Many unique nat­ur­al won­ders have been formed on our plan­et, cre­at­ed by moth­er nature over the course of mil­len­nia. One of these won­ders is lakes in craters. Their unique­ness, in addi­tion to their unusu­al appear­ance, lies in the fact that they are asso­ci­at­ed with inter­nal cur­rents, so they tend to con­tract, expand, appear from nowhere and dis­ap­pear into nowhere. All this mag­ic hap­pens in front of a per­son. It is a mis­take to assume that crater lakes are formed as a result of pre­cip­i­ta­tion.

lakes in craters

Lake Atitlan

Lake Ati­t­lan is known as one of the most beau­ti­ful and pic­turesque lakes on the plan­et. Lake Ati­tlán, locat­ed in Guatemala, has a long geo­log­i­cal and cul­tur­al his­to­ry. Despite the fact that its depths have not been ful­ly explored to this day, the lake is the deep­est in Cen­tral Amer­i­ca. In some places, its depth reach­es 340 meters. The huge caldera, the “cra­dle” of the lake, was formed 84,000 years ago as a result of vol­canic activ­i­ty.

Lake Taupo

With a perime­ter of 193 kilo­me­ters, a deep­est point of 186 meters and a sur­face area of ​​616 square kilo­me­ters, Lake Taupo is arguably the most famous crater lake on the plan­et. It is the largest fresh­wa­ter lake in Aus­traloa­sia. It attracts over 1.5 mil­lion tourists every year. Lake Taupo is locat­ed on the north side of New Zealand and was formed after a vol­canic erup­tion, approx­i­mate­ly 27,000 years ago. It is also one of the most beau­ti­ful lakes in the world, which you can read about in our sep­a­rate selec­tion.

Lake Nyos

Thanks to its rich min­er­al con­tent, this lake’s waters can take on a vari­ety of col­or­ful hues — which will make you believe it’s par­ty time. The beau­ti­ful and dead­ly Lake Nyos is locat­ed in Cameroon; it is locat­ed at the top of a dor­mant vol­cano, which can eas­i­ly release the vapors of death. Nyos is one of the few lakes on the plan­et that is sat­u­rat­ed with car­bon diox­ide due to peri­od­ic vol­canic evap­o­ra­tion. In 1986, the lake sud­den­ly released 1.6 mil­lion tons of CO2 into the air, killing over 1,700 peo­ple and 3,500 live­stock in neigh­bor­ing vil­lages.

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lakes in craters

Lake Ojos del Salado

If you are look­ing for the high­est lake in the world, regard­less of size and mag­ni­tude, then your atten­tion is Lake Ojos del Sal­a­do, which is locat­ed at an alti­tude of 6,390 meters. This place is the high­est active vol­cano in the world. The vol­cano is locat­ed on the Argenti­na-Chile bor­der.

Lake Nemrut

The view from above of the dor­mant vol­cano Nem­rut, in Turkey, is both unique and extra­or­di­nary. Its large round crater con­tains two lakes locat­ed close to each oth­er. The crater at an alti­tude of 3050 meters con­tains a cold water lake (13 square kilo­me­ters and 155 meters deep) and a hot water lake (tem­per­a­ture approx­i­mate­ly 60 degrees and depth 100 meters). The lake is named after the Turk­ish king Nim­rod.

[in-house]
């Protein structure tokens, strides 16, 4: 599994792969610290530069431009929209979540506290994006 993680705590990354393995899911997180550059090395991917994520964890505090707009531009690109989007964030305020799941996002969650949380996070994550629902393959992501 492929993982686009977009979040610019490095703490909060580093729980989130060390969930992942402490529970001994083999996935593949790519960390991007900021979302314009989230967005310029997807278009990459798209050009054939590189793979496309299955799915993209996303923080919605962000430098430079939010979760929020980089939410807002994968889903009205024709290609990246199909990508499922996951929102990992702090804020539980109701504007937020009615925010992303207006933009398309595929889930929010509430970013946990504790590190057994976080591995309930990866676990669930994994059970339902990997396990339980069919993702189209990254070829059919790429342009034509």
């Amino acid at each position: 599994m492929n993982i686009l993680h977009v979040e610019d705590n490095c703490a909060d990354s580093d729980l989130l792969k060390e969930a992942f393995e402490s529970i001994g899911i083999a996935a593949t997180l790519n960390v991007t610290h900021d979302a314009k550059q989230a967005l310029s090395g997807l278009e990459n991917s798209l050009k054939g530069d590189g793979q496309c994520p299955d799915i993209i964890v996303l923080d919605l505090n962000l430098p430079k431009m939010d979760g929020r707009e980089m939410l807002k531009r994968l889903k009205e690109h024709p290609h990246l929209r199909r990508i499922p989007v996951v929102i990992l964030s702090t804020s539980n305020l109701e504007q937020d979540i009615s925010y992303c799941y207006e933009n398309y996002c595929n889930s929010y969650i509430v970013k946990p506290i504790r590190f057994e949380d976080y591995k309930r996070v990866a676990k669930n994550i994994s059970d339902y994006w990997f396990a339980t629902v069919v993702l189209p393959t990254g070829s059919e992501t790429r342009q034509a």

Lake Manicouagan

Lit­er­al­ly trans­lat­ed as ‘Eye of Que­bec’. This large Cana­di­an lake is famous for being a fresh­wa­ter reser­voir. It is one of sev­er­al crater lakes on the plan­et that was formed by an aster­oid impact 214 mil­lion years ago.

Lake Vico

Lake Vico is locat­ed in Cen­tral Italy. It is the high­est of all Ital­ian lakes and has a height of 510 meters. It is sur­round­ed by beau­ti­ful hills and a nature reserve.

Volcano Katmai

This lake is majes­ti­cal­ly locat­ed in the caldera of Mount Kat­mai, in Alas­ka. In June 1912, Mount Kat­mai became active to cre­ate a large crater that today hous­es a lake more than 800 feet deep.

early kau

This crater lake is filled with a lot of water. Although the con­stant­ly vio­lent winds dry up the sur­face, the depth of this lake ensures that its dis­ap­pear­ance is impos­si­ble. This is the only place on Rano Kau that main­tains its own mini-ecosys­tem.

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Lake Crater

With an aver­age depth of 350 meters and the deep­est point is 594 meters, Crater Lake in Ore­gon, USA is the sec­ond deep­est lake in North Amer­i­ca and the ninth deep­est lake on the plan­et. It was formed after the col­lapse of Mount Maza­ma; rich in all kinds of min­er­als.

Blue Lake

Blue Lake is locat­ed in South Aus­tralia. It is often called the chameleon lake because of its abil­i­ty to change col­or depend­ing on the sea­son. The lake has an aver­age depth of 72–75 meters and a length of 1087 meters by 657 meters. The lake was formed after a vol­canic explo­sion near Mount Gam­bier. You can read more about such col­ored lakes in a sep­a­rate selec­tion.

Lake Toba

The lake is locat­ed in the heart of the Indone­sian island of Suma­tra. It has a length of 1,130 square kilo­me­ters. Lake Toba is the largest crater lake in the world. Being the largest vol­canic lake in the world means hav­ing a great, majes­tic his­to­ry. The Toba erup­tion occurred approx­i­mate­ly 75,000 years ago, and was quite pow­er­ful. It was able to “paint over” the dark­ness of the sun for a whole year.